As Republicans Pushed Trumpcare, GOP Led Congress Let Health Care for 9 Million Kids Expire

As Republicans Pushed Trumpcare, GOP Led Congress Let Health Care for 9 Million Kids Expire

Republicans Let CHIP Funding Expire Because Of Focus On Repeal And Replace Of Obamacare

Republicans in Congress have been laser-focused on repealing and replacing Obamacare since the law was passed in 2010. Their latest effort, known as the Graham-Cassidy plan, died as soon as Republican Senators like John McCain and Susan Collins announced their opposition.

But, despite the fact their plans would have taken health coverage away from millions, their obsession with trying to pass the terrible bill has led to a potential catastrophe for millions of children. It seems that as of Saturday, September 30, the funding for the decades-old Children’s Health Insurance Program has not been renewed by Congress.

And why exactly did the Republican-led government not renew the program? According to multiple outlets, their negotiating of the Graham-Cassidy plan took up time needed to shore up funding for the CHIP program.

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Vox reported a bipartisan solution was ready to be discussed weeks ago, but the push to repeal and replace “sidelined” renewing CHIP. According to the news outlet, the bipartisan bill from Republican Orrin Hatch and Democrat Ron Wyden would:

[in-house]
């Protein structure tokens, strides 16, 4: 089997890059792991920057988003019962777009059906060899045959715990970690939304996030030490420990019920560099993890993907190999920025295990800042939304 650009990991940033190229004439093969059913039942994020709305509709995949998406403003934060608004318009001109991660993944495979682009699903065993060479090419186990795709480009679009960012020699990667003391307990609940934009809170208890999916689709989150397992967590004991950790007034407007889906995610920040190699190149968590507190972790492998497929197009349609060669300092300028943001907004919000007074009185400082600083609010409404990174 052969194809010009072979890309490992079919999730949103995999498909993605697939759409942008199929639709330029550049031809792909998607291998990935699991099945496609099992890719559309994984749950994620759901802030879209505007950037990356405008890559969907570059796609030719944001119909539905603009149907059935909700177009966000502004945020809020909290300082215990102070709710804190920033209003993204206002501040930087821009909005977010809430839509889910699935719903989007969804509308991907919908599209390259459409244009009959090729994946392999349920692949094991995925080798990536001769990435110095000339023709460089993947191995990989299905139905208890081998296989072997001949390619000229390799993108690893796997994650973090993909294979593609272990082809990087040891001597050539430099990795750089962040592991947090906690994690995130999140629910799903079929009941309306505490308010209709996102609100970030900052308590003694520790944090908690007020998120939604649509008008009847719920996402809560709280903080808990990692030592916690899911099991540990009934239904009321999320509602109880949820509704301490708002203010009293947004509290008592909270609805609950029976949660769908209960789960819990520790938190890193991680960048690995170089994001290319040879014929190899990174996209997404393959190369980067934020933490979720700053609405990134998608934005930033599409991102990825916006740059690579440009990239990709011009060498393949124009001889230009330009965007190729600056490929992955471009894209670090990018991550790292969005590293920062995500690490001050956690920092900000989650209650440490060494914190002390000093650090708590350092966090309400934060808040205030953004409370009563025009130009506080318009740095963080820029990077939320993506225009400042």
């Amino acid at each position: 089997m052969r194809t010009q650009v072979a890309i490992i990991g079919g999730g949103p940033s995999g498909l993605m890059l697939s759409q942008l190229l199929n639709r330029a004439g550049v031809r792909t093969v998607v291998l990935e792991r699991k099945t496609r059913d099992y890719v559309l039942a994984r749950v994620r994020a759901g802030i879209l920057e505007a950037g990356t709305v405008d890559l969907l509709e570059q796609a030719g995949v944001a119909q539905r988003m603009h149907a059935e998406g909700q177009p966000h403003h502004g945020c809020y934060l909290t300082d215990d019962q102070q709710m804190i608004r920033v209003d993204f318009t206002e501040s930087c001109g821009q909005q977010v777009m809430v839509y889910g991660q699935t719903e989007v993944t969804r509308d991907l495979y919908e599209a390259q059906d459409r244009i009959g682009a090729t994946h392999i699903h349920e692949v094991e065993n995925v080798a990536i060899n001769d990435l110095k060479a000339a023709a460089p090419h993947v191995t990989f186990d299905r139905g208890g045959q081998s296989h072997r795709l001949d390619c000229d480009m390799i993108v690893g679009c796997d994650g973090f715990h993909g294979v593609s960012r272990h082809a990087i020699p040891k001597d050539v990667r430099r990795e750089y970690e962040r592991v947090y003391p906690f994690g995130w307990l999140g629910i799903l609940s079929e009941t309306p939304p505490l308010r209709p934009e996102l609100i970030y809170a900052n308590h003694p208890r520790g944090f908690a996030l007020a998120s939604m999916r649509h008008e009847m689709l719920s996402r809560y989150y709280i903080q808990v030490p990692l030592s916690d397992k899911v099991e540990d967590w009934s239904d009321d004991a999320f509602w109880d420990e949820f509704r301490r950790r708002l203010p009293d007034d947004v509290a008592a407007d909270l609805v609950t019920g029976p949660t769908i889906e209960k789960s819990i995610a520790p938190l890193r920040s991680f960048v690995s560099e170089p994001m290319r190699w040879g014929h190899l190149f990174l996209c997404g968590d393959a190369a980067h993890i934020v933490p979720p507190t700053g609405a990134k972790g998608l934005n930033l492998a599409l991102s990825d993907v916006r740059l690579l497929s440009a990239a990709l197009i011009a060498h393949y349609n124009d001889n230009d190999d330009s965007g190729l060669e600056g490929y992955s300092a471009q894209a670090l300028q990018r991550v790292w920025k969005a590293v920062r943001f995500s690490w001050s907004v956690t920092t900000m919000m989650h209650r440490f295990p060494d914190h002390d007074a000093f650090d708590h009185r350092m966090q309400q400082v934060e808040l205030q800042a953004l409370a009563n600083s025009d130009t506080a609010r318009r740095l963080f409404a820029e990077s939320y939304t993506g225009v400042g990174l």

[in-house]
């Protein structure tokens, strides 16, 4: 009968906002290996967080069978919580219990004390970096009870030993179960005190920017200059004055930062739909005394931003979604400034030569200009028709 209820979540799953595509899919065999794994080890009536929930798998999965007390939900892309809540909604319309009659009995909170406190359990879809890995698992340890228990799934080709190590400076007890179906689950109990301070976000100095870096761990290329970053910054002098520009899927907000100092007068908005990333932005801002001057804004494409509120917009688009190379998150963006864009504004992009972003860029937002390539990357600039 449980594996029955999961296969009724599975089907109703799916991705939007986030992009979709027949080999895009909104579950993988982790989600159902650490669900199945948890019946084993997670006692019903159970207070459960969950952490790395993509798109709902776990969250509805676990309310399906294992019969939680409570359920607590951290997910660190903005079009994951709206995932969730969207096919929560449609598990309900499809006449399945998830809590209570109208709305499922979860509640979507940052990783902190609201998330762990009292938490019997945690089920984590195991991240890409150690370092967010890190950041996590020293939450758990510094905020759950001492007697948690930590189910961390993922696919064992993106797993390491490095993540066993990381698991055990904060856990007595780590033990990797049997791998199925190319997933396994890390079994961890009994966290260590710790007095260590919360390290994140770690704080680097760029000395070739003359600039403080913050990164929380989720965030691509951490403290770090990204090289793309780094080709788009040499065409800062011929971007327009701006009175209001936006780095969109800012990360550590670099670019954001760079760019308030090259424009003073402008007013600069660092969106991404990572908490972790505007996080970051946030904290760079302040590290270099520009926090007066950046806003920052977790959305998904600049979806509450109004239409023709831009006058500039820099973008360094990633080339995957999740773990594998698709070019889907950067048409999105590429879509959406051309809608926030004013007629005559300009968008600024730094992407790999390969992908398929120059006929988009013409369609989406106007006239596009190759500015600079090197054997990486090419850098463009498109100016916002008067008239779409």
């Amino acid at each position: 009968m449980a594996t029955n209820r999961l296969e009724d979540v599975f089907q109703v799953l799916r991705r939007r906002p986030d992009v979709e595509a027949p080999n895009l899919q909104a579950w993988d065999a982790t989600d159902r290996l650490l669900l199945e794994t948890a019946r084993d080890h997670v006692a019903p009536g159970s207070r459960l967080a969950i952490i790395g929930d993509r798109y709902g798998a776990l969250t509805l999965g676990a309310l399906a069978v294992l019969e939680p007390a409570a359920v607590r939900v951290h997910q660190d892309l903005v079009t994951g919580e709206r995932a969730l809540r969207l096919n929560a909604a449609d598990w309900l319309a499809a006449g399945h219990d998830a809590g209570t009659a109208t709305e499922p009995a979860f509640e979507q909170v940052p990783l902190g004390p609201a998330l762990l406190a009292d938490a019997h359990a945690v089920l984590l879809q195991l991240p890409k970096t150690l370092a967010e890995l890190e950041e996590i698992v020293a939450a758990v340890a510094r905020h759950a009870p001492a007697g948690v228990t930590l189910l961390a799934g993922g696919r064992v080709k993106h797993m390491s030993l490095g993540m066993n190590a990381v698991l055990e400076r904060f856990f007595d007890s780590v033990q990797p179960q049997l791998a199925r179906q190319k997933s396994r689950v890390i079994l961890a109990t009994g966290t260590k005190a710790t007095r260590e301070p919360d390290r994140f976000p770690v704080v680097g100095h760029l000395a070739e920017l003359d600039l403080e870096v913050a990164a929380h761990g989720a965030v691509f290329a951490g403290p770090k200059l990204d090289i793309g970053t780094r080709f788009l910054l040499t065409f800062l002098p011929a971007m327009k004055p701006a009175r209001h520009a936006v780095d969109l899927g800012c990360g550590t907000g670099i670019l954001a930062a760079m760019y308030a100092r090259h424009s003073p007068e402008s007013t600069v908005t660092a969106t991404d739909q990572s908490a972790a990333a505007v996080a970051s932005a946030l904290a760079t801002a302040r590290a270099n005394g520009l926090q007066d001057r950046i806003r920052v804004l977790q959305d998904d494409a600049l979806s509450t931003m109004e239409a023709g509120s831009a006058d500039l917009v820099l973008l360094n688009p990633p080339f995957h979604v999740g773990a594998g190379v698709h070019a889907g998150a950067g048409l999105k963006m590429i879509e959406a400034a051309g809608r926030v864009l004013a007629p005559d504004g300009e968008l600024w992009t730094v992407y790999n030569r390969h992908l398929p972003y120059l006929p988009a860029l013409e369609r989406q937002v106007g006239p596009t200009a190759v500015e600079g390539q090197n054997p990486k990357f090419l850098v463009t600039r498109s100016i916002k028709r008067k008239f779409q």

• Extend CHIP’s funding for five years, a big win for advocates who wanted a long-term extension
  • Maintain Obamacare’s enhanced CHIP federal funding for two more years and then start to phase it down to traditional levels. The 2010 law boosted the federal share by 23 percent — advocates knew that was unlikely to continue indefinitely but wanted a gradual phaseout to make sure states could adjust.

As of now, the program is not permanent and has usually received two-year renewals, with the last coming in 2015.

Michael Hiltzik of the LA Times also noted the Graham-Cassidy discussions drowned out the call to renew CHIP.

Agreement on a bill had been reached in mid-September by Sens. Orrin Hatch (R-Utah) and Ron Wyden (D-Ore.). “Momentum was building,” says Bruce Lesley, president of First Focus, a children’s advocacy group in Washington. Then came Cassidy-Graham, and “we couldn’t even get a meeting,” Lesley says. “No one was even taking our calls.”

Hiltzik additionally notes recently ousted HHS Secretary Tom Price was no fan of the program and had voted against it twice as a member of Congress. He clearly had no interest in championing the renewal as head of the Health and Human Services Department.

The Washington Post points out the program covers roughly 9 million children and has successfully gotten a staggering number of children health coverage since its passage in 1997. The uninsured rate among children plummeted from around 14 percent at the time of creation to just 4.5 percent in 2015.

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While funding for CHIP will not run out immediately across the country, Congress does not have long to act. Some states are expected to run out of money for the program by the end of the year, some sooner. Hiltzik states:

Half the states won’t make it beyond the first three months of 2018. Some will run out of money next week.

Now that Republicans have fallen on their faces in their attempt to take health coverage away from millions of people in the years to come, maybe they can deal with the fact that millions of children will lose health coverage in the months to come.

Featured image via Chip Somodevilla/Getty Images.